5. According to various sources your album "Witchwood" was originally to be the soundtrack for a game Team17 were producing until they dropped it in favour of The Speris Legacy. Can you provide any more information regarding this title? If this is true, what prompted you to release the Witchwood soundtrack regardless?
To the best of my knowledge, there was no connection between The Speric Legacy and Witchwood, and the fact that one was dropped had nothing to do with the release or otherwise of the other. "Witchwood", like so many other games through the years by game companies everywhere, just turned out to be too ambitious for the manpower we had available. The planning of projects was never done as carefully as it is today, and the game was simply so big that it never really looked like it was ever going to be finished. A lot of work was put into it, but it finally got to a point where it was decided that no more time or money should be spent on it because we might never be able to finish it. This of course is a fate that has been shared with probably tens of thousands of game projects through the years.
Anyway, I spent the best part of 8 months writing and producing the music, so when the game was canned, I was naturally pretty gutted. I had this music that I felt deserved something better than just die without having been heard, so I decided to make a music album of out it -- with Team17's permission of course. And so I did.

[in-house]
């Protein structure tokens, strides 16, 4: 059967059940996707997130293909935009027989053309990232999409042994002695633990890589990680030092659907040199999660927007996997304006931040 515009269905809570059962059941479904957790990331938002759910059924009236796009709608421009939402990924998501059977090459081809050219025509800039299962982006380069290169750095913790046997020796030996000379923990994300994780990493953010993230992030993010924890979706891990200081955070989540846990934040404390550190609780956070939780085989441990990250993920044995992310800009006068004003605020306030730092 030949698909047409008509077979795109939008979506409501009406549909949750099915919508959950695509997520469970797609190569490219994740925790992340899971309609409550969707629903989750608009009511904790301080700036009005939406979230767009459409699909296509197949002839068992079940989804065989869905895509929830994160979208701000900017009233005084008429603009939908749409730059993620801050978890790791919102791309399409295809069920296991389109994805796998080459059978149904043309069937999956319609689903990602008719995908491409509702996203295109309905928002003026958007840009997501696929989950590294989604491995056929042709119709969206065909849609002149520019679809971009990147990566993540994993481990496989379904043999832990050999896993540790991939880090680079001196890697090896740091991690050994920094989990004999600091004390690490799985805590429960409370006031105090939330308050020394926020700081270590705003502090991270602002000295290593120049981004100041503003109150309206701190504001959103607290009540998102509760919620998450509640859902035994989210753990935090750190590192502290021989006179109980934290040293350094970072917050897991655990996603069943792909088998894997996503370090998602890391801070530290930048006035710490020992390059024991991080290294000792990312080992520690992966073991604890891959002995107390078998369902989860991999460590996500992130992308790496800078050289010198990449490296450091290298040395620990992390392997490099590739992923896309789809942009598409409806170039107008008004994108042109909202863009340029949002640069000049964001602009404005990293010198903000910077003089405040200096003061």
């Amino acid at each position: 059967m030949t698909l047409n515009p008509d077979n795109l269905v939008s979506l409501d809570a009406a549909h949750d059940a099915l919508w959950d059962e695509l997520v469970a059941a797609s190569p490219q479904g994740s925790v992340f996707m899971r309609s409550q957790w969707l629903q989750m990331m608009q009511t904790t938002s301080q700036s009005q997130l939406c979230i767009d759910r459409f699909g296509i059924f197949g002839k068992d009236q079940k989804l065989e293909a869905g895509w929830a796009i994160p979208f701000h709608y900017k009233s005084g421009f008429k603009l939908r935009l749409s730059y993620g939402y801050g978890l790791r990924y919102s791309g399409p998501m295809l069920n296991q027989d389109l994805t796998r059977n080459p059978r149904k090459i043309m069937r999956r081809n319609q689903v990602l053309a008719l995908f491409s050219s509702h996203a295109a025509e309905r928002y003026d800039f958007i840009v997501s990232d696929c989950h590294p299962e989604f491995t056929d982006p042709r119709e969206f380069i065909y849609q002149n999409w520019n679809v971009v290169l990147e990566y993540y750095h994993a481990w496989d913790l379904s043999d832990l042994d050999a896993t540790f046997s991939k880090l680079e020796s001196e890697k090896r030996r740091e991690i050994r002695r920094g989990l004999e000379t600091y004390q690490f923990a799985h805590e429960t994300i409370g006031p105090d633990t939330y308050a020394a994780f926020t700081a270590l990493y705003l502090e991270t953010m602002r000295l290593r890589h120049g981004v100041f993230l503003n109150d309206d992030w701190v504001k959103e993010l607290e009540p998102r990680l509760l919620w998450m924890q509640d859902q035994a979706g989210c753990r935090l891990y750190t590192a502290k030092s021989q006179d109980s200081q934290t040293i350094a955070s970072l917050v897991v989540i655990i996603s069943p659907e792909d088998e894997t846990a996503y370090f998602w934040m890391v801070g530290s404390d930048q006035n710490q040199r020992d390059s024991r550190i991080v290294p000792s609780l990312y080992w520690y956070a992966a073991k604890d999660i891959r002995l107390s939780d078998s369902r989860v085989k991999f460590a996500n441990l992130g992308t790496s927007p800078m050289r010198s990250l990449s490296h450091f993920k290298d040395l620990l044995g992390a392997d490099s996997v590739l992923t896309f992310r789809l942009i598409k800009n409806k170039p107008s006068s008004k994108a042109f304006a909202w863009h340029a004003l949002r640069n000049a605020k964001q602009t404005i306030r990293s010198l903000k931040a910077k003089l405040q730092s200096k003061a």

6. Tell us a little more about "Divinorum", your Techno/Trance sideproject.
Back in 1997-1998 I started to play around with techno/trance music -- I think the catalyst for this was when I heard the amazing trance compilation CD "Heavy Mental Music" at a party. This great compilation gave me a lot of great ideas and inspiration and I started to create some electronic/dance music as well.
I had already released several albums as "Bjorn Lynne" and these albums were dominated by melodic fantasy music, nothing like techno/trance at all, and I was a little worried that I was going to confuse people if I started to publish techno/dance music under the same name as my melodic fantasy music.
I could just picture some of my faithful CD customers buying the new Bjorn Lynne album only to find it contained trance music and then go "what the h.?!??" when they heard it. So I decided I needed a separate name under which to publish this music. The name "Divinorum" was actually suggested to me by the owner of the dutch record label BooM! Records, who published the first Divinorum single, "Antigravity" on a compilation disc in 1998.
7. Many people in the Worms Community consider the soundtrack for "Worms 2" to be the best Videogame soundtrack you have put together, and it is a radical departure from the ambient music featured in the original Worms. Why did you to move away from the previous atmospheric style, and what prompted you to return to this style for Worms Armageddon onwards?